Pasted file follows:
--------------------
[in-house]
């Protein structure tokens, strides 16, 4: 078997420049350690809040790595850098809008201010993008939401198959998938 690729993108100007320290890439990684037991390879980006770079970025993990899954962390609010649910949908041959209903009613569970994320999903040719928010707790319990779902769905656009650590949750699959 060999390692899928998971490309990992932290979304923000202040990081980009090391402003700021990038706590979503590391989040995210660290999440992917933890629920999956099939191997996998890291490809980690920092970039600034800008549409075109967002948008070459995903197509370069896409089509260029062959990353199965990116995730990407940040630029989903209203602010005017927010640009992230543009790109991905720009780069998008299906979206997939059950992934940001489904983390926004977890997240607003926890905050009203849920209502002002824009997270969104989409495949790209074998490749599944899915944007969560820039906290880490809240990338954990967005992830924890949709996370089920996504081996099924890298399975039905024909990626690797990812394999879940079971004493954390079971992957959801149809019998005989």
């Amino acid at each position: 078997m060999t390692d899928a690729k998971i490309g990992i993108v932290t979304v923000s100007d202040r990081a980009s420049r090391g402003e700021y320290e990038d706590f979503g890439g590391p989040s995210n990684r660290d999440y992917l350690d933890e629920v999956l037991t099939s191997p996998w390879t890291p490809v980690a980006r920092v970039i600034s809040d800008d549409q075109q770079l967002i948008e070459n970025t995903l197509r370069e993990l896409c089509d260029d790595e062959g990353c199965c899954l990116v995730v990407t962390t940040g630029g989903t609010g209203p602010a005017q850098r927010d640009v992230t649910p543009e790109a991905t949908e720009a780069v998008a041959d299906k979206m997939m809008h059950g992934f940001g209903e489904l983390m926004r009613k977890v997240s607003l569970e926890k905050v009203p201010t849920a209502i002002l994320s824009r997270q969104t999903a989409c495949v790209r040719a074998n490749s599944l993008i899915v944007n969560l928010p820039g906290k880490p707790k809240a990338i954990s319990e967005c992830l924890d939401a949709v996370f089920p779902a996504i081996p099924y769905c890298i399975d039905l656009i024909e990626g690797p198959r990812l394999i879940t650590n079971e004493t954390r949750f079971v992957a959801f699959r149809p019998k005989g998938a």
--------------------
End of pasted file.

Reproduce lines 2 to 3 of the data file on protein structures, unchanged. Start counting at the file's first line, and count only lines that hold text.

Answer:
């Protein structure tokens, strides 16, 4: 078997420049350690809040790595850098809008201010993008939401198959998938 690729993108100007320290890439990684037991390879980006770079970025993990899954962390609010649910949908041959209903009613569970994320999903040719928010707790319990779902769905656009650590949750699959 060999390692899928998971490309990992932290979304923000202040990081980009090391402003700021990038706590979503590391989040995210660290999440992917933890629920999956099939191997996998890291490809980690920092970039600034800008549409075109967002948008070459995903197509370069896409089509260029062959990353199965990116995730990407940040630029989903209203602010005017927010640009992230543009790109991905720009780069998008299906979206997939059950992934940001489904983390926004977890997240607003926890905050009203849920209502002002824009997270969104989409495949790209074998490749599944899915944007969560820039906290880490809240990338954990967005992830924890949709996370089920996504081996099924890298399975039905024909990626690797990812394999879940079971004493954390079971992957959801149809019998005989």
């Amino acid at each position: 078997m060999t390692d899928a690729k998971i490309g990992i993108v932290t979304v923000s100007d202040r990081a980009s420049r090391g402003e700021y320290e990038d706590f979503g890439g590391p989040s995210n990684r660290d999440y992917l350690d933890e629920v999956l037991t099939s191997p996998w390879t890291p490809v980690a980006r920092v970039i600034s809040d800008d549409q075109q770079l967002i948008e070459n970025t995903l197509r370069e993990l896409c089509d260029d790595e062959g990353c199965c899954l990116v995730v990407t962390t940040g630029g989903t609010g209203p602010a005017q850098r927010d640009v992230t649910p543009e790109a991905t949908e720009a780069v998008a041959d299906k979206m997939m809008h059950g992934f940001g209903e489904l983390m926004r009613k977890v997240s607003l569970e926890k905050v009203p201010t849920a209502i002002l994320s824009r997270q969104t999903a989409c495949v790209r040719a074998n490749s599944l993008i899915v944007n969560l928010p820039g906290k880490p707790k809240a990338i954990s319990e967005c992830l924890d939401a949709v996370f089920p779902a996504i081996p099924y769905c890298i399975d039905l656009i024909e990626g690797p198959r990812l394999i879940t650590n079971e004493t954390r949750f079971v992957a959801f699959r149809p019998k005989g998938a």